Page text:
2015 Carlisle "Rossi Ranch" Sonoma Valley Grenache

SKU #1333709 90-92 points Vinous

 The 2015 Grenache Rossi Ranch is a gorgeous wine. Lifted and gracious, the 2015 Grenache Rossi Ranch is super-expressive today. Cranberry, orange peel and dried rose petal give the wine its exotic, ethereal aromatic profile. (AG)  (3/2017)

Robert Parker's Wine Advocate

 The 2015 Grenache Rossi Ranch looks like the real deal, although it is lacking the depth and richness one gets from a top Southern Rhône in France. That said, Officer is close to hitting pay dirt here with this fully destemmed Grenache that tips the scales at a whopping 15.7% alcohol, which is about right for Grenache. The strawberries and cherries galore are fresh and lively, and the wine medium-bodied and aged in neutral oak. This is a tasty, sexy wine, and if Officer can build in a little more depth and length, he’ll have a big-time winner in the future. Drink it over the next 3-4 years. A great success story, Mike Officer’s Carlisle Winery continues to not only protect heritage old-vine sites in Northern California, but to also turn out a bevy of realistically priced, delicious, consumer-friendly wines, primarily from Zinfandel, although Officer can also turn a trick or two with Grenache, Petite Sirah and Syrah. (RP)  (10/2016)

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Varietal:

Grenache

- Fat, ripe and rich with ample fruit and vibrant acidity, wines made from Grenache are easy to love. While its origins are still under dispute - some suggest Spain, where it is called Garnacha, while others say it came first from Sardinia, where it is called Cannonau - it is inarguably one of the most planted varietals in the world. A hearty grape, Grenache does well in hot, dry regions and its sturdy stalk also makes it well-suited to withstand blustery conditions like the Provençal Mistral. It ripens at relatively high sugar levels, which translates to higher potential alcohol in the wines it produces. Grenache may be most famous in the Southern Rhône areas such as Châteauneuf-du-Pape and Gigondas where it has long been an important component of delicious blends. But it's also the source of the crisp rosés from Tavel, Lirac and Provence, and age-worthy vins doux naturels like Rivsaltes and Banyuls. Grenache is also found in large swaths of northeastern Spain, in Navarre, in Rioja, where it plays a supporting role in blends with Tempranillo, and in the distinctive wines of Priorat. The grape was once the most widely planted varietal in Australia, though Shiraz and Cabernet have overtaken it. In California, Grenache plantings have dwindled from their heyday in the San Joaquin Valley, but it is starting to see a resurgence, albeit in smaller plantings, where other Rhône varietals thrive.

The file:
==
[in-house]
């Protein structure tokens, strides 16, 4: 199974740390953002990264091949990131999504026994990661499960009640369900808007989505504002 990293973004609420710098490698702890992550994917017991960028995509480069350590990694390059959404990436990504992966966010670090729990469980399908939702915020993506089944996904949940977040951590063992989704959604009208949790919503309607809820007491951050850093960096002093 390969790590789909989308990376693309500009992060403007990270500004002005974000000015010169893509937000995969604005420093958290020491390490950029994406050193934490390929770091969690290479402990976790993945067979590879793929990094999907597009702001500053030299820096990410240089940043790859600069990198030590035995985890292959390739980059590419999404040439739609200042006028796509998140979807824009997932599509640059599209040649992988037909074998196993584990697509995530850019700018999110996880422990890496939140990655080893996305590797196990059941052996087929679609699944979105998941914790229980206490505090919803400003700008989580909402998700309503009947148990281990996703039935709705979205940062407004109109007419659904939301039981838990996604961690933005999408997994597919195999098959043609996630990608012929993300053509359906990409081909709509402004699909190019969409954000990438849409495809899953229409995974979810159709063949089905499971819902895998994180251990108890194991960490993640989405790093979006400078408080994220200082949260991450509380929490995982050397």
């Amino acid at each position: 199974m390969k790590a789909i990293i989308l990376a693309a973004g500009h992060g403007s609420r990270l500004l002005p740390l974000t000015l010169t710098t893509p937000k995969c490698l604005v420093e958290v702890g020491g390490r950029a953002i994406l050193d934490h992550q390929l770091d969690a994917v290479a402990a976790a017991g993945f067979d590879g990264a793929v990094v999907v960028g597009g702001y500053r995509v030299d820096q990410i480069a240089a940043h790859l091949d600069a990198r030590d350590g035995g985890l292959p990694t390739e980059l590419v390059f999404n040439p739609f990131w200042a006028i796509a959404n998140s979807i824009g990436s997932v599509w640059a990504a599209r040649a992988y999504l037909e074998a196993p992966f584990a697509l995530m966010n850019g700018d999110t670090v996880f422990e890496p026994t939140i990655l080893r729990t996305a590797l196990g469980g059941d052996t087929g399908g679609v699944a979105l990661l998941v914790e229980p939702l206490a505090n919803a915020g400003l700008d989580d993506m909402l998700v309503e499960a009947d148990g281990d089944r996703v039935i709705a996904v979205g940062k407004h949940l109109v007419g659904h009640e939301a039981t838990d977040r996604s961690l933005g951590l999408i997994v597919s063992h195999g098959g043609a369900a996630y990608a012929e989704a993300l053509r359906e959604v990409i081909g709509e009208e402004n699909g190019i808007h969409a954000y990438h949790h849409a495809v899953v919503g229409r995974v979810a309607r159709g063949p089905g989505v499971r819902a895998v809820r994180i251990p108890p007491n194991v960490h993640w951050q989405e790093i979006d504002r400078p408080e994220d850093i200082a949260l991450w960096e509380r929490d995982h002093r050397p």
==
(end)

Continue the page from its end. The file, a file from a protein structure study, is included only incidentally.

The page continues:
Country:

United States

- When people consider domestic wine, they normally think about the state of California. The fine viticultural Region within California, including the Napa Valley, Sonoma, Santa Cruz Mountains, Mendocino and Santa Barbara, are capable of growing grapes of world-class quality. But there's plenty of fabulous wine coming from other states, too. Oregon, Washington and New York are also causing eyebrows (and glassware) to be raised around the world. Click for a list of bestselling items from the United States.
Sub-Region:

California

- With the explosive growth that California's wine industry has seen the past several years, it's easy to view winemaking and grape growing in the Golden State as a recent phenomenon. And while it's true that California's viticultural history is brief compared to several European countries, this state's roots date back well over 200 years. Due to the enormous response to California wine within the United States and worldwide, there are thousands of excellent and diverse wines being produced within the state each year. For our entire selection of California wines, please visit this link.
Specific Appellation:

Sonoma County

- Second in fame only to Napa, this "other" valley offers just about every climate and topography imaginable. From its cool and fog-enshrouded coastal regions on the far west, to the sprawling Alexander Valley on the boarder of Napa and the many little dips and peaks in between, Sonoma has been a vital wine-grape-growing region since the mid 1800s. Important sub-AVAs include Chalk Hill (known for chardonnay and sauvignon blanc), Dry Creek Valley (where zin is king) Knights Valley (largely cabernet land), Russian River Valley and Sonoma Coast (both celebrated pinot and chardonnay zones).